Welcome to a second season of Morning Shootaround. We will follow the Terps throughout the 2013-14 season, but in this space this year, we will provide a look ahead, rather than back. We will try to analyze Maryland's strengths and weaknesses, as well as those of its upcoming opponent. We also hope to provide quotes and anecdotes from practices to give some idea of what coach Mark Turgeon and his team are doing.
Here are a few things to look for as the Terps get ready to play Florida State in Tallahassee at 8 p.m. Sunday.
TALLAHASSEE, Fla. — The basketball education of sophomore Jake Layman has had its share of scoring binges and droughts along the way.
After starting this season scoring in double figures in the first five games and 11 of the first 13, Layman has gone cold the past three games, scoring a total of 17 points.
Going into tonight’s game at Florida State, Layman is coming off one of his worst offensive performances of the season, having finished with three points on 1-for-7 shooting in a 20-point loss at Pittsburgh.
The recent shooting streak has seen Layman make just seven of 26 shots in the past four games and has resulted in a three-point drop in his scoring average, to 13 a game.
I suggested in Friday's Terps Trio that Maryland coach Mark Turgeon should consider taking Layman out of the starting lineup because of his recent struggles, but the Terps will likely need the 6-foot-8 forward to start the game on Florida State’s Okaro White.
Maryland fans might remember White from the game he and the Seminoles had in College Park last season. The 6-9, 204-pound forward had 20 points and nine rebounds and helped the ‘Noles erase a 12-point Terps lead at Comcast Center.
NOT READY TO START
Turgeon said after his team’s practice Saturday in College Park that sophomore guard Seth Allen is not quite ready to assume a starting position, whether it’s at the point or on the wing.
Despite scoring a season-high 18 points in 26 minutes against Pittsburgh last Monday, his longest stint since coming back from a broken foot, Allen is not playing at a high level defensively.
“He’s scoring pretty well, but he’s just not doing it at the other end,” Turgeon said. “I imagine he’ll be better [Sunday] night than he was at Pittsburgh. He’ll get himself ready.”
Asked whether he thought he was ready to start, Allen said, “I feel I could. I don’t want to think about it. I’m just trying to, whenever I do get in, try to make an impact and bring energy whenever I can.”
The problem with playing Allen and freshman point guard Roddy Peters together — along with junior Dez Well at the other wing position — is that if Allen is not 100 percent, it could compromise Wells' and Peters' own defensive responsibilites.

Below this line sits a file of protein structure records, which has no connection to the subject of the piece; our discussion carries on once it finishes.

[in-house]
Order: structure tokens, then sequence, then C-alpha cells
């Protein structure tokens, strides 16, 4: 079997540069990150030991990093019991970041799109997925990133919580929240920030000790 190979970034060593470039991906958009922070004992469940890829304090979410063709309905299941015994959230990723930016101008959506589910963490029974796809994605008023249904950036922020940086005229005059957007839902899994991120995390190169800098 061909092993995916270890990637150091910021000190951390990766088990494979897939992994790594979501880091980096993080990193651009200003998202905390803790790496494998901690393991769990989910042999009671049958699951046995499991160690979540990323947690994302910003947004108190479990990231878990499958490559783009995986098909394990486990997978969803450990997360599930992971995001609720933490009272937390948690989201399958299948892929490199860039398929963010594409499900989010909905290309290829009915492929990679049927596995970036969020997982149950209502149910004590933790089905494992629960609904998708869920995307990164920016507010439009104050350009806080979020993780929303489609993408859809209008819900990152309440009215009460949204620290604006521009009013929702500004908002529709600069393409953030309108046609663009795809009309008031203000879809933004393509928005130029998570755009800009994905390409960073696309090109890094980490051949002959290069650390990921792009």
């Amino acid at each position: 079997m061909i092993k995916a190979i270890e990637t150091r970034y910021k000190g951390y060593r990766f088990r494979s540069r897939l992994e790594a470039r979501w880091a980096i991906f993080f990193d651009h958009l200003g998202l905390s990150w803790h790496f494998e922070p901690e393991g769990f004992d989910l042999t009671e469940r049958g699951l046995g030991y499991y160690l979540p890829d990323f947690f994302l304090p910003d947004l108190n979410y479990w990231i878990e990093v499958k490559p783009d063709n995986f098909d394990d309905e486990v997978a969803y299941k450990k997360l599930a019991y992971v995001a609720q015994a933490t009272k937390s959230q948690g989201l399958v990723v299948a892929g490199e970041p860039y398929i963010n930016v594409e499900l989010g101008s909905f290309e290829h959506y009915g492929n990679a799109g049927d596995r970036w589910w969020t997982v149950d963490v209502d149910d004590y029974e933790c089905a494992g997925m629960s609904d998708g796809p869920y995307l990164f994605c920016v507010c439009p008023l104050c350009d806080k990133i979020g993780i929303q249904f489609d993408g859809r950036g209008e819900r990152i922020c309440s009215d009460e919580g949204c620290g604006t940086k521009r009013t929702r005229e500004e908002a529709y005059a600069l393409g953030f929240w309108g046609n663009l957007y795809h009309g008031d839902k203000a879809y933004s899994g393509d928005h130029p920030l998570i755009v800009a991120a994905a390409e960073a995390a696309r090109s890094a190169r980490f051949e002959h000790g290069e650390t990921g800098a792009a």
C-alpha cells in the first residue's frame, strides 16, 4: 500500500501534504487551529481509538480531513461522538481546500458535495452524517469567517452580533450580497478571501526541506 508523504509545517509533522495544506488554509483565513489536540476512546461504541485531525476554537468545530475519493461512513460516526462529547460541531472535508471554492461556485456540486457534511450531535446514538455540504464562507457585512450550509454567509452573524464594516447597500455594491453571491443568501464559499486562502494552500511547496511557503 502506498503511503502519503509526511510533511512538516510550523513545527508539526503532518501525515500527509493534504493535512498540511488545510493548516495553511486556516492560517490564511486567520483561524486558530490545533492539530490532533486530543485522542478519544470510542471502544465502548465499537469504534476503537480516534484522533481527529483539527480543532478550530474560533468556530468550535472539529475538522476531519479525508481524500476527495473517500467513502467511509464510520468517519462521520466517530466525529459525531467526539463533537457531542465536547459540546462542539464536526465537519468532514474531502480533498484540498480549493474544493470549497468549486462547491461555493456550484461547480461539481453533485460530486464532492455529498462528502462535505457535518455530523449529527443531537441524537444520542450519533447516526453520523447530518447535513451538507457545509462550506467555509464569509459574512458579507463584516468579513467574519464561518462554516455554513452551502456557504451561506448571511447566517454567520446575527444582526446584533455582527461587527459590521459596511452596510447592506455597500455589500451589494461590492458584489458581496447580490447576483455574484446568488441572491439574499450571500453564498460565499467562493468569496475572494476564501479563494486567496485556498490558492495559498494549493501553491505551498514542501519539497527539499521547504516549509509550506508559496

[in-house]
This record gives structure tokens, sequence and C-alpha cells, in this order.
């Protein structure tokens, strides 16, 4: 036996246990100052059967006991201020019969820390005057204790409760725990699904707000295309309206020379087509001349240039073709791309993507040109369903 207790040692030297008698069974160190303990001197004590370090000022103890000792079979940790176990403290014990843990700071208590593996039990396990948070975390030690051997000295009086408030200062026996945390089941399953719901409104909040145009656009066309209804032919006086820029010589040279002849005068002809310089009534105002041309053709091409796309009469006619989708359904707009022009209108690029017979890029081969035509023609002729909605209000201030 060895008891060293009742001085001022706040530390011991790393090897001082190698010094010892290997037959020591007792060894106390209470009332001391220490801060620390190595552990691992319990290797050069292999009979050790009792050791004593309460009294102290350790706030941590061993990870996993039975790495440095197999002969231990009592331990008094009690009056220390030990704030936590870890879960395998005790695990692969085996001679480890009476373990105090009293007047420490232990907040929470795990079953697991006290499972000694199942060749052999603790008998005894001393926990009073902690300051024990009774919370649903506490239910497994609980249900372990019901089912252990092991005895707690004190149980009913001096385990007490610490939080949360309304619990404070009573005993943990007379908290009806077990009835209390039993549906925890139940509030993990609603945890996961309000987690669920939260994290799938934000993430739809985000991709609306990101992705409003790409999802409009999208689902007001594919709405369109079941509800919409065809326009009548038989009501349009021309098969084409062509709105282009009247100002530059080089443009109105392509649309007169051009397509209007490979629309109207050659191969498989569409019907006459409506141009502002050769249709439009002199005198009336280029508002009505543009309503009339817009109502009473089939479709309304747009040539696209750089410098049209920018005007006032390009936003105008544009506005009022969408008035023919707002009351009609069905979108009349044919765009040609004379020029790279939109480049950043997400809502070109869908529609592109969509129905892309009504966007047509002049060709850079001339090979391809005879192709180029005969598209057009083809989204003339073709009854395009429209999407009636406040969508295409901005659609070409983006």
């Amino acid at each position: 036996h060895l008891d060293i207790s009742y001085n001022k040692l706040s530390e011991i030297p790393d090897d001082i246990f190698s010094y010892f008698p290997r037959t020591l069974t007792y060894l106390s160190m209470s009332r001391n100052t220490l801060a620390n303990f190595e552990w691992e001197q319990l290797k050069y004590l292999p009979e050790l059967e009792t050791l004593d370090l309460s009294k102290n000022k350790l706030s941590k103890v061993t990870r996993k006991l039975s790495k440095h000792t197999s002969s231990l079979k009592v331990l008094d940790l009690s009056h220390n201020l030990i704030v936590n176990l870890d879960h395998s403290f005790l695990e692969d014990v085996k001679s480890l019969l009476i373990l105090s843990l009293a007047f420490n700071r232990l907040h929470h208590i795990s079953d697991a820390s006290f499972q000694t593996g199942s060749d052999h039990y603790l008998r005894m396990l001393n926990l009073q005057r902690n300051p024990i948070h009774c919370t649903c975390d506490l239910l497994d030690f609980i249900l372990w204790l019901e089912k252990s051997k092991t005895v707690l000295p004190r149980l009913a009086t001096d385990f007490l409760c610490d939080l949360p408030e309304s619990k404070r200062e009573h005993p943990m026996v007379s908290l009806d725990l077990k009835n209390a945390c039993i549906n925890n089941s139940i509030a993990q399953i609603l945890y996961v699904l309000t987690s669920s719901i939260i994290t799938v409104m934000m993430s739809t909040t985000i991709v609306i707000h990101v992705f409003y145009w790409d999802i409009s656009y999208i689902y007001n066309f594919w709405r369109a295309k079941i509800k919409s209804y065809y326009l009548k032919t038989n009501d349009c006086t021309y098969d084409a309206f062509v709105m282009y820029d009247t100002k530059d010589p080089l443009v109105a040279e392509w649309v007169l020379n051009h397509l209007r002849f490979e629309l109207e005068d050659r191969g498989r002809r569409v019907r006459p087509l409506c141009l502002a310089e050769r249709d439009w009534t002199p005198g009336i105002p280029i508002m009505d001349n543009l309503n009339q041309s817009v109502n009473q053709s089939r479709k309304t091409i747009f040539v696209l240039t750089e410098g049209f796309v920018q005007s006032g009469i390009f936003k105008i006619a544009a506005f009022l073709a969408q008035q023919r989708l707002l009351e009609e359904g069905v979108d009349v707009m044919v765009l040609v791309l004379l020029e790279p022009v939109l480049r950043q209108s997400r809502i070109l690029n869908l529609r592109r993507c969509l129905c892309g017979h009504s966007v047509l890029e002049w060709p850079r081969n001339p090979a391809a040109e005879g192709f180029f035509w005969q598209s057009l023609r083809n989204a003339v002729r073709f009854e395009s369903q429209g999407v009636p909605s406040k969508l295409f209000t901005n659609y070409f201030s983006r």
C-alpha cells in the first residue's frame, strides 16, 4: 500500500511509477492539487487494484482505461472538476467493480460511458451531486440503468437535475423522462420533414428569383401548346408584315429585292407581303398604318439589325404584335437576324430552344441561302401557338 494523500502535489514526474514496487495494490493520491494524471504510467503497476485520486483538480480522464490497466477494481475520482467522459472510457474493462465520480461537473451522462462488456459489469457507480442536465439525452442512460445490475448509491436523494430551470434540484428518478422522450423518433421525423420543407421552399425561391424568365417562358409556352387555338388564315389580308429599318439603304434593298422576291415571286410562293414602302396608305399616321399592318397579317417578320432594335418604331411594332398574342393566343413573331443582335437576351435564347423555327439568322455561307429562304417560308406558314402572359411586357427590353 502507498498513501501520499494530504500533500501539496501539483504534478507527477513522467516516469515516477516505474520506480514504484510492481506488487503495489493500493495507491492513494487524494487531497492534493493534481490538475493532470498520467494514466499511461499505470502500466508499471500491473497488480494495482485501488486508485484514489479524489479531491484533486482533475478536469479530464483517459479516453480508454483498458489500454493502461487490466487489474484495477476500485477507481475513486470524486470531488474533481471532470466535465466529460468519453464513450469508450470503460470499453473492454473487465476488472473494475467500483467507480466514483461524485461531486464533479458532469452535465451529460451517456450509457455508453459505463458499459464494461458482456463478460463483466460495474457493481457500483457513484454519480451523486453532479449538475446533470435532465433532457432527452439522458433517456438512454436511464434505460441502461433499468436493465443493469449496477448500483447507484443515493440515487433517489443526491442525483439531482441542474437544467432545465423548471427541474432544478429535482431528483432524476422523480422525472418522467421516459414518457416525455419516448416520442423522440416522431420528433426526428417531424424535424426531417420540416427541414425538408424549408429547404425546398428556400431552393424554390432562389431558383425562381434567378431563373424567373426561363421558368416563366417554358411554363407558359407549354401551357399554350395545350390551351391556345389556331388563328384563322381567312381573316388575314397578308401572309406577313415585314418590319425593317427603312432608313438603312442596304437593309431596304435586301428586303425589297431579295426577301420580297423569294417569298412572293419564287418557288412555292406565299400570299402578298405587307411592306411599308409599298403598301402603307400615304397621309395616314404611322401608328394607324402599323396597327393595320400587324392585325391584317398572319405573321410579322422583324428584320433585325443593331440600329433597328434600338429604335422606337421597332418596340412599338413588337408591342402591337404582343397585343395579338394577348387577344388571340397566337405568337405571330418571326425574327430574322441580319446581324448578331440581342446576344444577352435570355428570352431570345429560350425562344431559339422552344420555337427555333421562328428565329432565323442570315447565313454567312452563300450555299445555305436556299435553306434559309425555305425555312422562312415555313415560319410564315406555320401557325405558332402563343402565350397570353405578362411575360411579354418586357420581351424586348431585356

Wells and Peters often try to disrupt passing lanes, and if Allen is a step behind, it makes that even more difficult. The Terps know all about that against Florida State.
A year ago at the Donald L. Tucker Center, Wells tried for a block and missed, allowing Michael Snaer to hit a 3-pointer for one of three game-winners he had in a 13-day stretch last season.
Fortunately for the Terps, Snaer is now playing in Italy.
ATTACKING THE ‘NOLES
Speaking of last year’s game in Tallahassee: The only reason Maryland was in position to win was because of Wells, who finished with 19 points, 13 of them in the second half, and dominated at times.
Sophomore center Alex Len, who had 15 points and 10 rebounds in the loss in College Park, finished with just four points and was badly outplayed by Boris Bojanovsky, Florida State's 7-3, 240-pound center from Slovakia.
So what are the Terps going to do this season against Bojanovsky, who has taken over as the starter, and 7-1, 290-pound Nigerian Michael Oho, who makes Shaquille Cleare look like a small forward?
The Terps had trouble gettng the ball inside for much of the second half of Monday’s 79-59 loss at Pittsburgh, with Layman getting blocked twice at the rim and Wells getting the ball stripped a couple of times on drives to the basket.
It will be more difficult against the ‘Noles.
“This is a different animal because of their length and protection of the rim,” Turgeon said Saturday. “I don’t know if they’re the best team in the country around the rim, but obviously on film … they take away a lot of baskets by the rim.
“You’ve got to figure out how you can get baskets,” Turgeon said. “You’ve got to get it on the break. You’ve get to get to the foul line. You’ve got to get second-chance points. It’s hard to run your half-court offense against them.”
Said Wells, who is coming off a five-point performance at Pitt: “When you get into the lane, you’ve got to make a smart play. You have to go in there with the mindset of, ‘We’re going to put our shoulder in your chest and try to get fouled or [an] and-one.’”
Sun producer-editor Jonas Shaffer contributed to this article.